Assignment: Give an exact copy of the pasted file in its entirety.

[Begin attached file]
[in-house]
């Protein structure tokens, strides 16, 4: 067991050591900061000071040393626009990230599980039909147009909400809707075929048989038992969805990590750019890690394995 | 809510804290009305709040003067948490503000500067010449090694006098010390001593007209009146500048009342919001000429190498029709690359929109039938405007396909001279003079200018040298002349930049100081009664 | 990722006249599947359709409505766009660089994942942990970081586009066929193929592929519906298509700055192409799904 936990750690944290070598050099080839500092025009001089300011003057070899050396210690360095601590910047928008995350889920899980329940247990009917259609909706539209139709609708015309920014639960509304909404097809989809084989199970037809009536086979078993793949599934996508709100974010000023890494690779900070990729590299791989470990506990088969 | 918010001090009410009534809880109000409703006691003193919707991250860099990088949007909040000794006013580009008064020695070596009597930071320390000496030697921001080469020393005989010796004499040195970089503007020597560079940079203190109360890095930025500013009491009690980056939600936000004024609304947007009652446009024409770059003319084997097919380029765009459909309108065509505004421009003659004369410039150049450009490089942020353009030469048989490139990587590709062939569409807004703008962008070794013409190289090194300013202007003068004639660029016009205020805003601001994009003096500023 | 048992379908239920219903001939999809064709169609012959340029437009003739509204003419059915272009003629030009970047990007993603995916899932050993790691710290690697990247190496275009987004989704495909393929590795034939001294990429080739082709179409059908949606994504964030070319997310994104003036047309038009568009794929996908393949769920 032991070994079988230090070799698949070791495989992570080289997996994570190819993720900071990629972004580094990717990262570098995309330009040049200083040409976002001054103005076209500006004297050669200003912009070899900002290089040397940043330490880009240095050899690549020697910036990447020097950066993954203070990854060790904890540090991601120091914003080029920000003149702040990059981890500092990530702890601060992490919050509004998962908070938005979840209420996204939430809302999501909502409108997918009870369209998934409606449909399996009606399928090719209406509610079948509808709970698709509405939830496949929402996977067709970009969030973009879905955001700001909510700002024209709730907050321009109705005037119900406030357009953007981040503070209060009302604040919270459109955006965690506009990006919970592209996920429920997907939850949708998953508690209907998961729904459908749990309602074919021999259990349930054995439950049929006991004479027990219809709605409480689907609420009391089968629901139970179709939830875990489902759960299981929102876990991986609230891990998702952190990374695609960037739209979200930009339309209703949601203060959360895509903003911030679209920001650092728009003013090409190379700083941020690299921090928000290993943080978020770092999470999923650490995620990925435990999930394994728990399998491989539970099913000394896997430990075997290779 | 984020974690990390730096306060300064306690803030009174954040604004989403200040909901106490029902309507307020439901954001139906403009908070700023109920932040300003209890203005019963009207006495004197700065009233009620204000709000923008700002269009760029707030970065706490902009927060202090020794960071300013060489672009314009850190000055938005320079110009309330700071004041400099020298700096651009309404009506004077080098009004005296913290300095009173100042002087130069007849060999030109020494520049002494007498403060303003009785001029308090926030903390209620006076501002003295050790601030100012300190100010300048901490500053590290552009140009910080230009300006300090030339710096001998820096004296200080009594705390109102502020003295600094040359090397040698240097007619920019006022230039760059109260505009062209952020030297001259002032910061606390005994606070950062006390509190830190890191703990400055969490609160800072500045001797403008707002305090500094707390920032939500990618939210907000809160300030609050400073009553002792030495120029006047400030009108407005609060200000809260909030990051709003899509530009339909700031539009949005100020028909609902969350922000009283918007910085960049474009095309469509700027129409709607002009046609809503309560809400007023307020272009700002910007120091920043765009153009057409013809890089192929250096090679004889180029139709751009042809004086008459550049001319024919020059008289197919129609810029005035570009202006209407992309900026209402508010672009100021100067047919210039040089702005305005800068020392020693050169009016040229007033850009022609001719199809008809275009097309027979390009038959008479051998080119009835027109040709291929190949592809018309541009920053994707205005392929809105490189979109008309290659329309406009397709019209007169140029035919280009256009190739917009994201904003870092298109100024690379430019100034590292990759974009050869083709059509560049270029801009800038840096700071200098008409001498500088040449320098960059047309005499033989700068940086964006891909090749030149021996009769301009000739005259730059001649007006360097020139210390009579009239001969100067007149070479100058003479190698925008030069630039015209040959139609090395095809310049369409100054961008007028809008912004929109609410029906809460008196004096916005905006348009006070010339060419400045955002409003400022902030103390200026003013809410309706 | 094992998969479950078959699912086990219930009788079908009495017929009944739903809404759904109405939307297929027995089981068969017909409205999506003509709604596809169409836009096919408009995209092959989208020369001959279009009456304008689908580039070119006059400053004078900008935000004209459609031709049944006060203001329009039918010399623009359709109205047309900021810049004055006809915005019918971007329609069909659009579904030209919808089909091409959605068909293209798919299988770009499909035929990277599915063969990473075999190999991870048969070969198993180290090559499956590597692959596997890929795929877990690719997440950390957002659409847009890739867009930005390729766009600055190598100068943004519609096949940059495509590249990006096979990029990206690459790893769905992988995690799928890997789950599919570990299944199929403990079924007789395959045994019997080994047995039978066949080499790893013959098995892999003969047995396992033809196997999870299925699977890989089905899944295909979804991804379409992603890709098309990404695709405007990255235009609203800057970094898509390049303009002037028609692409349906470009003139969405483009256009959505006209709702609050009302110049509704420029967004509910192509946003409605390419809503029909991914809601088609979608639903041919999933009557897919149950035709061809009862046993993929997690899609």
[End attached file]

[in-house]
């Protein structure tokens, strides 16, 4: 067991050591900061000071040393626009990230599980039909147009909400809707075929048989038992969805990590750019890690394995 | 809510804290009305709040003067948490503000500067010449090694006098010390001593007209009146500048009342919001000429190498029709690359929109039938405007396909001279003079200018040298002349930049100081009664 | 990722006249599947359709409505766009660089994942942990970081586009066929193929592929519906298509700055192409799904 936990750690944290070598050099080839500092025009001089300011003057070899050396210690360095601590910047928008995350889920899980329940247990009917259609909706539209139709609708015309920014639960509304909404097809989809084989199970037809009536086979078993793949599934996508709100974010000023890494690779900070990729590299791989470990506990088969 | 918010001090009410009534809880109000409703006691003193919707991250860099990088949007909040000794006013580009008064020695070596009597930071320390000496030697921001080469020393005989010796004499040195970089503007020597560079940079203190109360890095930025500013009491009690980056939600936000004024609304947007009652446009024409770059003319084997097919380029765009459909309108065509505004421009003659004369410039150049450009490089942020353009030469048989490139990587590709062939569409807004703008962008070794013409190289090194300013202007003068004639660029016009205020805003601001994009003096500023 | 048992379908239920219903001939999809064709169609012959340029437009003739509204003419059915272009003629030009970047990007993603995916899932050993790691710290690697990247190496275009987004989704495909393929590795034939001294990429080739082709179409059908949606994504964030070319997310994104003036047309038009568009794929996908393949769920 032991070994079988230090070799698949070791495989992570080289997996994570190819993720900071990629972004580094990717990262570098995309330009040049200083040409976002001054103005076209500006004297050669200003912009070899900002290089040397940043330490880009240095050899690549020697910036990447020097950066993954203070990854060790904890540090991601120091914003080029920000003149702040990059981890500092990530702890601060992490919050509004998962908070938005979840209420996204939430809302999501909502409108997918009870369209998934409606449909399996009606399928090719209406509610079948509808709970698709509405939830496949929402996977067709970009969030973009879905955001700001909510700002024209709730907050321009109705005037119900406030357009953007981040503070209060009302604040919270459109955006965690506009990006919970592209996920429920997907939850949708998953508690209907998961729904459908749990309602074919021999259990349930054995439950049929006991004479027990219809709605409480689907609420009391089968629901139970179709939830875990489902759960299981929102876990991986609230891990998702952190990374695609960037739209979200930009339309209703949601203060959360895509903003911030679209920001650092728009003013090409190379700083941020690299921090928000290993943080978020770092999470999923650490995620990925435990999930394994728990399998491989539970099913000394896997430990075997290779 | 984020974690990390730096306060300064306690803030009174954040604004989403200040909901106490029902309507307020439901954001139906403009908070700023109920932040300003209890203005019963009207006495004197700065009233009620204000709000923008700002269009760029707030970065706490902009927060202090020794960071300013060489672009314009850190000055938005320079110009309330700071004041400099020298700096651009309404009506004077080098009004005296913290300095009173100042002087130069007849060999030109020494520049002494007498403060303003009785001029308090926030903390209620006076501002003295050790601030100012300190100010300048901490500053590290552009140009910080230009300006300090030339710096001998820096004296200080009594705390109102502020003295600094040359090397040698240097007619920019006022230039760059109260505009062209952020030297001259002032910061606390005994606070950062006390509190830190890191703990400055969490609160800072500045001797403008707002305090500094707390920032939500990618939210907000809160300030609050400073009553002792030495120029006047400030009108407005609060200000809260909030990051709003899509530009339909700031539009949005100020028909609902969350922000009283918007910085960049474009095309469509700027129409709607002009046609809503309560809400007023307020272009700002910007120091920043765009153009057409013809890089192929250096090679004889180029139709751009042809004086008459550049001319024919020059008289197919129609810029005035570009202006209407992309900026209402508010672009100021100067047919210039040089702005305005800068020392020693050169009016040229007033850009022609001719199809008809275009097309027979390009038959008479051998080119009835027109040709291929190949592809018309541009920053994707205005392929809105490189979109008309290659329309406009397709019209007169140029035919280009256009190739917009994201904003870092298109100024690379430019100034590292990759974009050869083709059509560049270029801009800038840096700071200098008409001498500088040449320098960059047309005499033989700068940086964006891909090749030149021996009769301009000739005259730059001649007006360097020139210390009579009239001969100067007149070479100058003479190698925008030069630039015209040959139609090395095809310049369409100054961008007028809008912004929109609410029906809460008196004096916005905006348009006070010339060419400045955002409003400022902030103390200026003013809410309706 | 094992998969479950078959699912086990219930009788079908009495017929009944739903809404759904109405939307297929027995089981068969017909409205999506003509709604596809169409836009096919408009995209092959989208020369001959279009009456304008689908580039070119006059400053004078900008935000004209459609031709049944006060203001329009039918010399623009359709109205047309900021810049004055006809915005019918971007329609069909659009579904030209919808089909091409959605068909293209798919299988770009499909035929990277599915063969990473075999190999991870048969070969198993180290090559499956590597692959596997890929795929877990690719997440950390957002659409847009890739867009930005390729766009600055190598100068943004519609096949940059495509590249990006096979990029990206690459790893769905992988995690799928890997789950599919570990299944199929403990079924007789395959045994019997080994047995039978066949080499790893013959098995892999003969047995396992033809196997999870299925699977890989089905899944295909979804991804379409992603890709098309990404695709405007990255235009609203800057970094898509390049303009002037028609692409349906470009003139969405483009256009959505006209709702609050009302110049509704420029967004509910192509946003409605390419809503029909991914809601088609979608639903041919999933009557897919149950035709061809009862046993993929997690899609």